Wisconsin banks are safe and sound

Editor’s note: This rebuttal was written in response to a column by Harry Dennis III in the Dec. 19 edition of BizTimes Milwaukee.

The Wisconsin Bankers Association (WBA) disputes and wishes to clarify some of the points made in a recent article by Harry S. Dennis III for BizTimes Milwaukee and BizTimes.com, headlined, “Banking: Protect your assets.”

The banking industry is one of the most highly-regulated industries with very complex, technical rules that must be followed. While the industry as a whole is facing challenging times as a result of the current economy, the banks in Wisconsin as a whole are strong.

As Mr. Dennis indicates, one of the best ways, if not the best way, to determine the financial stability of your local banks is to go and talk with them. Talk with the president or CEO, and ask them for their most recent published financial statement. Contrary to his article, most banks in Wisconsin are not publicly traded. However, all banks are required to file quarterly “Call Reports” with the FDIC. You may obtain copies of these public documents from the bank or the FDIC’s Web site.

WBA strongly disagrees with Mr. Dennis’ statement that a cease and desist order is a “big clue” that a bank is in trouble. This statement is a careless one to make without greater explanation. The myriad of banking regulations are complex and challenging to maneuver. Banks pay hundreds of millions of dollars each year to help ensure compliance with all these laws; however, mistakes do occur from time to time. Some laws, such as the flood insurance rules banks are required to follow, require the mandatory issuance of a cease and desist order in the first instance of a technical violation. Such a cease and desist order in no way indicates the bank is in “trouble” from a safety and soundness perspective. While the issuance of a cease and desist order is not something to completely ignore, by itself it is in no way a “big clue” that a bank is financially unstable.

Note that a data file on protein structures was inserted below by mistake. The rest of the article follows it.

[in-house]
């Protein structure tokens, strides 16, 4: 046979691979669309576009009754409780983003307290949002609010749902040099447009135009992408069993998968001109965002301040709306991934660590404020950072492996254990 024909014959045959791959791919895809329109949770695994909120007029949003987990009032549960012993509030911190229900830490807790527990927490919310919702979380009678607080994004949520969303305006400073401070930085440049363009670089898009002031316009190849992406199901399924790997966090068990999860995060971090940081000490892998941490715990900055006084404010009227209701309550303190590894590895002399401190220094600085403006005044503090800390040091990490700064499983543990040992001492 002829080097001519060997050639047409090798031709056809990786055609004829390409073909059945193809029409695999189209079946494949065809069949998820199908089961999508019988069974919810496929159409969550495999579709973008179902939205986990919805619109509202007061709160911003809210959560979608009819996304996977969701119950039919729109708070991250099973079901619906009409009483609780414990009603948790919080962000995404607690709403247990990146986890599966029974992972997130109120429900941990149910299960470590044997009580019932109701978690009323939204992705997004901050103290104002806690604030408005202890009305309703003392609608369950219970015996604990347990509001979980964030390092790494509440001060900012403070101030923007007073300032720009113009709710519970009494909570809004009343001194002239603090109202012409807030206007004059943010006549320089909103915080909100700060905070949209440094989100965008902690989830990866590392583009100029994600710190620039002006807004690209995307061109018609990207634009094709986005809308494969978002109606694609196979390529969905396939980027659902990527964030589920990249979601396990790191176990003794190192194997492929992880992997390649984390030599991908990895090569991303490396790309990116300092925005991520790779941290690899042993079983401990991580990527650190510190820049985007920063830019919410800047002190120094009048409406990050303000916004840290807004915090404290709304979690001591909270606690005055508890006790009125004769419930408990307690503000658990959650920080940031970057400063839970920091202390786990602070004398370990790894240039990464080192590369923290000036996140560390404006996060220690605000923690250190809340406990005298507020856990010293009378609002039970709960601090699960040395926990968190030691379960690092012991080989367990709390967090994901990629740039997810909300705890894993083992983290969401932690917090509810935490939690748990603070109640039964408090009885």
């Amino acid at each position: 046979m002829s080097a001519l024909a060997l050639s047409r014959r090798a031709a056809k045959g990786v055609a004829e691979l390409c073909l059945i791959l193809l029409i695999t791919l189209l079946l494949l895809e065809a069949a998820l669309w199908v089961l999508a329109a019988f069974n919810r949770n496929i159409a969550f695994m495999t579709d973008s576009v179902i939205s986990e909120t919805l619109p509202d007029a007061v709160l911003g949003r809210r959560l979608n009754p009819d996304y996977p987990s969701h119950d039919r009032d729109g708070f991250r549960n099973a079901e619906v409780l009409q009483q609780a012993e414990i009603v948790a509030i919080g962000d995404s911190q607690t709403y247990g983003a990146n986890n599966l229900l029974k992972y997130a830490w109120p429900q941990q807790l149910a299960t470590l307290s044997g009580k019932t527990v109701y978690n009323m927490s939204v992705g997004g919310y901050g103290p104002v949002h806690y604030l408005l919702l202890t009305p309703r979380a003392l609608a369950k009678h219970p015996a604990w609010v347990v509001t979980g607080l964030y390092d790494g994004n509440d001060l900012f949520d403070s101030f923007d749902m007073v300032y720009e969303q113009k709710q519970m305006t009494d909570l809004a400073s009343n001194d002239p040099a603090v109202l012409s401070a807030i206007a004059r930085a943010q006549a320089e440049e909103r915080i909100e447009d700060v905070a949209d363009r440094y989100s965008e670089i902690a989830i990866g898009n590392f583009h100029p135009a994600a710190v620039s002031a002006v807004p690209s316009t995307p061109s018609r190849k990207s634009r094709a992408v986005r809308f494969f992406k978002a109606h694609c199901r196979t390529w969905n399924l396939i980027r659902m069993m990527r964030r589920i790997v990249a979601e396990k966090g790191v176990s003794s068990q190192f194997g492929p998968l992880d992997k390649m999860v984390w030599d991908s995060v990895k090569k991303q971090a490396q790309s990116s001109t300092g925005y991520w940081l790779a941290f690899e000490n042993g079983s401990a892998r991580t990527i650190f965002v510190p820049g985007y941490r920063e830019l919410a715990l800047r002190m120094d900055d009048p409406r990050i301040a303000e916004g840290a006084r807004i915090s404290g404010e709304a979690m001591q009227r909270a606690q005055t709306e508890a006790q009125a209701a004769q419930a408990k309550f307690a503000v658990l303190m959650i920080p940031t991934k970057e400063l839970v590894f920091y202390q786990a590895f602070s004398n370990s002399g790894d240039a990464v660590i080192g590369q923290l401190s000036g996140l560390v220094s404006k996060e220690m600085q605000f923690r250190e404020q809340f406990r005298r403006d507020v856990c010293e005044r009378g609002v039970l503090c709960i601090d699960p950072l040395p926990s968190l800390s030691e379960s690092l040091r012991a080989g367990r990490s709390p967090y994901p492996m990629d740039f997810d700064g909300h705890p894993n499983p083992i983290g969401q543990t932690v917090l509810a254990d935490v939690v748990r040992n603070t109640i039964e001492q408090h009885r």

FDIC insurance coverage rules are another area that is fraught with complexity. WBA encourages consumers with questions about their specific account situation to contact their local banker or access the FDIC’s Web site, which is specially dedicated to walking the public through the complexity of FDIC insurance coverage. Again, Mr. Dennis’ representation of FDIC insurance coverage is incomplete at best and inaccurate in several instances.

First, through Dec. 31, 2009, all non-interest bearing accounts at institutions participating in the FDIC’s Transaction Account Guarantee Program (which are most banks in Wisconsin) have unlimited FDIC insurance coverage, including business accounts.

Second, the FDIC insurance coverage rules affecting revocable trust accounts are very complex and are calculated not only based on the number of “owners” of the account, but also the number of “eligible beneficiaries” identified in the trust documents. It is not as simple as each account receiving only $250,000 of FDIC insurance coverage. If there is one owner and three eligible beneficiaries, and other requirements are met, the FDIC insurance coverage would actually be $750,000 for that single revocable trust account at one bank. There are so many ways to structure accounts for individuals at banks to maximize FDIC insurance coverage, it is impossible to explain it in a few simple lines. In fact, it is fairly easy for people to structure their personal accounts at a bank in such a way that FDIC insurance coverage could exceed $1 million.

The inaccuracies in the article continue with the statement that when a bank fails, the FDIC or the assuming bank can change the terms of a loan. In fact, when a bank fails, the FDIC or the assuming bank, whichever retains the loans, must work within the context of the original loan documents. Neither can arbitrarily alter the terms of any loan unless there is a provision in the original loan documents that allows for a loan to be called. Notably, in that instance, the original bank would have had that same right. The only way to change the terms of a loan is if the borrower and the FDIC or assuming bank agree to do so, for instance, in a loan modification for a troubled mortgage.

While we all agree we are facing challenging times, it does no good to be careless and inaccurate with statements about an industry as complex as that of banking. If you are really concerned about the welfare of your financial institution, then go talk with them in person. Wisconsin bankers are historically conservative, and that nature serves them and their customers well during these turbulent times. 


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